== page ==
Pretty Much True Book Summary and Study Guide

Detailed plot synopsis reviews of Pretty Much True

Previously titled Homefront, Pretty Much True is the story of Mia, a young woman waiting back home while her boyfriend, Jake, is fighting a questionable war in Afghanistan not too long after September 11th, 2001. It's as though Mia's life is at a standstill, unable to do much until Jake returns. She has her cat, Chancey for comfort and perhaps a welcoming distraction, but the Christmas lights stay up long after the holiday is over. She simply doesn't have the ambition to move forward while Jake is not there with her, and the author does a fantastic job of showing just what it is like for those back home when a loved one is so far away.
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Mia, who drives a cab for a living, cannot stop watching the news since it is her only means of staying in touch with what is happening thousands of miles away where Jake is. When she hears of a report that there are more casualties from the United States, it is as though she is holding her breath, waiting for that dreaded knock on her door giving her the bad news about a forthcoming body bag.
Mia finds it difficult to show support for the war, but has to deal with Jake's mother who has six bumper stickers sporting yellow ribbons. Jake's mother wonders why Mia doesn't display her patriotism and Mia thinks it is ironic that the self-anointed patriotic woman drives a vehicle that is a gas guzzler.

Pretty Much True also delves into the faithfulness of those who are left behind. Mia thinks that a wife of one of her husband's friends is starting to live as though she were single, while she, Mia, relies on vodka and the occasional joint to get her through each day. The reader is also introduced to a soldier who is against the present war going on “over there” while there is the Vietnam veteran who felt ignored when he returned home after serving his country.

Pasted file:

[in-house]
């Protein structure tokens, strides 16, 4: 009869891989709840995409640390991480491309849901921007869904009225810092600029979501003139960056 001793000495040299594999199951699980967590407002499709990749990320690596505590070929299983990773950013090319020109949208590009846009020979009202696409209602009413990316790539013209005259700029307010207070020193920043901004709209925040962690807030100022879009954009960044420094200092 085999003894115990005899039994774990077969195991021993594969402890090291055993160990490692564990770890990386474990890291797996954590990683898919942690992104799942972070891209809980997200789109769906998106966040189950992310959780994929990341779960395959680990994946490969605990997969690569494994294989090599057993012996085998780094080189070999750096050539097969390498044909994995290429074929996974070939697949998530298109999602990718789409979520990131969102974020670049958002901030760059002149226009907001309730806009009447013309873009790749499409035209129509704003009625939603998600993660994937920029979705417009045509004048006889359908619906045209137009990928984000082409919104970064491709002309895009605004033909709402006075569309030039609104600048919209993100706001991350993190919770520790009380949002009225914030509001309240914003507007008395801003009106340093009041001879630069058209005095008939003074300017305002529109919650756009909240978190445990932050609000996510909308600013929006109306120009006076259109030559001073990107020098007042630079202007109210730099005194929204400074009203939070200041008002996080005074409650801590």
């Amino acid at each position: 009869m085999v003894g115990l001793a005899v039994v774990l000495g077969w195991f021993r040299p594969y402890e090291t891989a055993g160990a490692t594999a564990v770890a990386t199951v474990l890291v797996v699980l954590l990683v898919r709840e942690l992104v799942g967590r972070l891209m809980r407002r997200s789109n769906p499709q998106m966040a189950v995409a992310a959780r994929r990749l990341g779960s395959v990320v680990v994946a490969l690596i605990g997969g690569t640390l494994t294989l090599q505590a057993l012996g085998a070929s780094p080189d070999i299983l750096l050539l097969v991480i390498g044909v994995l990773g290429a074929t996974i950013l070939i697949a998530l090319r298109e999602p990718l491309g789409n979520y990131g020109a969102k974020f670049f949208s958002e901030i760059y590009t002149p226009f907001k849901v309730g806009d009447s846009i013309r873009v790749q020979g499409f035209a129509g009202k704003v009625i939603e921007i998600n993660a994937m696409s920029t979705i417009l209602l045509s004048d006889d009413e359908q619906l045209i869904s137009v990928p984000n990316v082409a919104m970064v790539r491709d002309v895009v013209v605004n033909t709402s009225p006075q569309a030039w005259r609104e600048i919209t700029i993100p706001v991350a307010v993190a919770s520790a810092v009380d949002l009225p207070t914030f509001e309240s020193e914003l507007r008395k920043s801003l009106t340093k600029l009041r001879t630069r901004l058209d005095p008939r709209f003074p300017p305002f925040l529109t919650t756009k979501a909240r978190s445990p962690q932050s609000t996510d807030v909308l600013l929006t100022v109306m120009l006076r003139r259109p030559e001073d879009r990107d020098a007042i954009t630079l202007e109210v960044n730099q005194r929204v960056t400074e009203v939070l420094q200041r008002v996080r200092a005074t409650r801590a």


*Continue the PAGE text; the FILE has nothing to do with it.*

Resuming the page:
This novel is actually semi-autobiographical and the author is careful not to point fingers at whether or not our government made the right decision in sending our citizens to war. Instead, she shows what it means to be here in the States feeling helpless and on edge every hour of the day while a loved one is in harm's way.

Best part of story, including ending: The author did a fantastic job of showing instead of telling. It is rare when we read about war from the point of view of someone waiting back home since it implies that the story may be static, which was not the case here at all.

Best scene in story: When Mia has to deal with Jake's mother, who drives a gas guzzler car plastered with "support our troops" yellow ribbons. It is both humorous and sad.

Opinion about the main character: I liked that Mia was written so real. She didn't do anything overdramatic, but the reader was waiting right along with her to be sure that Jake would come back home safely.

The review of this Book prepared by Carol Hoenig a Level 3 Eurasian Jay scholar

Chapter Analysis of Pretty Much True

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Plot & Themes

Tone of book?    -   very sensitive (sigh) Time/era of story    -   2000+ (Present Day) Internal struggle/realization?    -   Yes Struggle over    -   lack of a boyfriend/girlfriend/squeeze Is this an adult or child's book?    -   Adult or Young Adult Book War/Revolt/Disaster on civilians    -   Yes Coping with loss of loved one(s)    -   Yes Loss of...    -   husband/boyfriend/squeeze Drinking/Drugs problems?    -   alcohol Conflict:    -   Afghanistan

Main Character

Gender    -   Female Profession/status:    -   blue collar Age:    -   20's-30's Ethnicity/Nationality    -   White (American)


United States    -   Yes

Writing Style

Amount of dialog    -   roughly even amounts of descript and dialog

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Kristen Tsetsi Books Note: the views expressed here are only those of the reviewer(s).
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